Imagine that you want to buy a house with a mortgage loan, but you have bad credit.
When you apply for preapproval, you’ll find that lenders can’t offer you the best interest rates. You may have a hard time getting approved because of your credit score. You know your mother has a credit score of 800, so you ask her to co-sign your loan application. She agrees to sign and include her name on the applications.
And just like that, you’re a much more attractive candidate for a mortgage. The lender takes your and your mother’s income into account when reviewing your application. Lenders also take into account your mother’s finances, debt, and credit when they look at your application and decide to approve you for a loan.
From there, your mortgage generally works the same way it would if you were the only person on the loan. You make a premium payment each month to cover principal, interest, taxes, and insurance (PITI), and you enjoy your home. However, the lender can hold the non-occupant co-customer liable if you miss a payment. This means that the lender has the right to take your mother to court and force her to repay the loan.
Cosigning isn’t just for home loans. You may also have a cosigner on personal loans, student loans, and auto loans.
Whether or not you can have a cosigner depends on the type of loan you get. Cosigners are most common on two specific types of mortgages: conventional loans and FHA loans. Let’s look at the limitations for both types of loans.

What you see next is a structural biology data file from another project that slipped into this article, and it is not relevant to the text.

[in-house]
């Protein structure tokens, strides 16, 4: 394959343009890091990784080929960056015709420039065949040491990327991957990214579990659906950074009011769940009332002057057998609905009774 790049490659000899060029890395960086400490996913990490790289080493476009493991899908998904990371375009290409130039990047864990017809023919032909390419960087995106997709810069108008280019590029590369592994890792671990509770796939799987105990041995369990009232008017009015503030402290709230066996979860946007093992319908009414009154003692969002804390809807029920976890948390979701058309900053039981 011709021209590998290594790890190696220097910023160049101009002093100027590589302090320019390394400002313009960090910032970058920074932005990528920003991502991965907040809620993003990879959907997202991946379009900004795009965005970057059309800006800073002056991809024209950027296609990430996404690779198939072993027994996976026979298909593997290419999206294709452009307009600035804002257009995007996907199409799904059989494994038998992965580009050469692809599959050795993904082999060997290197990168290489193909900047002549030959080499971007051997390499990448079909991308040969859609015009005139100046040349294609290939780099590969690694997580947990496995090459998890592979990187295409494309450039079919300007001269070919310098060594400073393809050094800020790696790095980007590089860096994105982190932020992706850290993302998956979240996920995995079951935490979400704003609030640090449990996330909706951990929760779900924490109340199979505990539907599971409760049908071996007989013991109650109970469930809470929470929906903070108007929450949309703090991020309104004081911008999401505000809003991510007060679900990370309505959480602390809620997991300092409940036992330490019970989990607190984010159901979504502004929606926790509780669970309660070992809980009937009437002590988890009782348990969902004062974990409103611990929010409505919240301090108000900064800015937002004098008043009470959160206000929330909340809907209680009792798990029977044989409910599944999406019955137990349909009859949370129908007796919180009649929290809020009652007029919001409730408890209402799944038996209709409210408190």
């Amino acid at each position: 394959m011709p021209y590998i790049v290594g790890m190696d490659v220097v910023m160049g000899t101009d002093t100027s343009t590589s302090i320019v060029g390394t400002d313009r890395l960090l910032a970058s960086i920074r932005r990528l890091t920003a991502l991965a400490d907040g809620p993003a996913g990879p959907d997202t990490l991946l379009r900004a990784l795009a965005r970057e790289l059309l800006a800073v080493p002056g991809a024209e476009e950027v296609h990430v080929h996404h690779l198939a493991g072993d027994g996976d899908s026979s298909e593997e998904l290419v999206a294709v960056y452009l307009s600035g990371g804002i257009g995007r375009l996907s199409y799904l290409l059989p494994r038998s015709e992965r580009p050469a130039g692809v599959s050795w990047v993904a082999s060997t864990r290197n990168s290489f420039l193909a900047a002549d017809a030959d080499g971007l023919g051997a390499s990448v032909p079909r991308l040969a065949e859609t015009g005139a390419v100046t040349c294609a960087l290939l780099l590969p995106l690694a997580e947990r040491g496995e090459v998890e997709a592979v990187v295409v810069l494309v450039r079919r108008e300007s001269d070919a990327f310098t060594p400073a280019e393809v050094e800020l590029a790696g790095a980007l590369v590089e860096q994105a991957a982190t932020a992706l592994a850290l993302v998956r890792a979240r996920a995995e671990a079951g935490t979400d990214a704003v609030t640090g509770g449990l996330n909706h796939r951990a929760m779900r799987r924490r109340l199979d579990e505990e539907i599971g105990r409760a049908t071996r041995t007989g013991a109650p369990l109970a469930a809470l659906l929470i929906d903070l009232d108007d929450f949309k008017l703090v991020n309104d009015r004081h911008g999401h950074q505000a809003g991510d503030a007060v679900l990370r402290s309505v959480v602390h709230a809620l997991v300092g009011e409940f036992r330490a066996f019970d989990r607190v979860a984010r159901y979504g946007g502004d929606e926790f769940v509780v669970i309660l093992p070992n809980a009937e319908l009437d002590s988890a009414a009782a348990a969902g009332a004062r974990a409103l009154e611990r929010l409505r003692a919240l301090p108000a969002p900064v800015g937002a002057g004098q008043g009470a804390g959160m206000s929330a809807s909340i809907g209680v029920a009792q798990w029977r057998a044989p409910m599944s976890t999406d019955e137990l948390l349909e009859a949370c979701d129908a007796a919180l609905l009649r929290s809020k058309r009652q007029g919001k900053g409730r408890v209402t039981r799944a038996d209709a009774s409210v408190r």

Cosigner Requirements for Conventional Loans
If you’re looking to apply for a conventional loan with a co-signer, that person will have to sign the mortgage loan and agree to pay the mortgage if the primary occupant defaults on a payment. However, the co-signer does not need to be on the title of the house. The lender reviews your credit and that of the co-signer to determine if you can get a loan.
When lenders review your application, they’ll also look at you and your co-signer’s debt-to-income (DTI) ratio. Each lender has their own standards when it comes to what they consider acceptable DTI. Knowing your own debt-to-income ratio and that of your co-signer can make it easier to get a loan.
Cosigner Requirements for FHA Loans
FHA loans are government-backed loans that allow you to purchase a home with a lower credit score and as little as a 3.5% down payment. If you want to get an FHA loan with a cosigner (you can have a maximum of two), your cosigner will need to meet some basic criteria.
First, the co-signer must be a family member or close friend. Mortgage lenders consider the following family members to be eligible to be co-signers on FHA loans:
- Parents and grandparents (including stepparents, adoptive and foster parents)
- Children (including stepchildren, adoptive and foster children)
- Siblings (including step-siblings, adoptive and foster siblings)
- Political family
- Spouses or domestic partners
If the co-signer is a close friend, you should write another letter to your mortgage lender explaining your relationship with that person and why they want to help you.
The non-occupant co-client must also live in the United States for the majority of the year. That person must have a DTI of 70% or less if you have less than 20% of the down payment. On an FHA loan, the co-signer must be on the title of the home.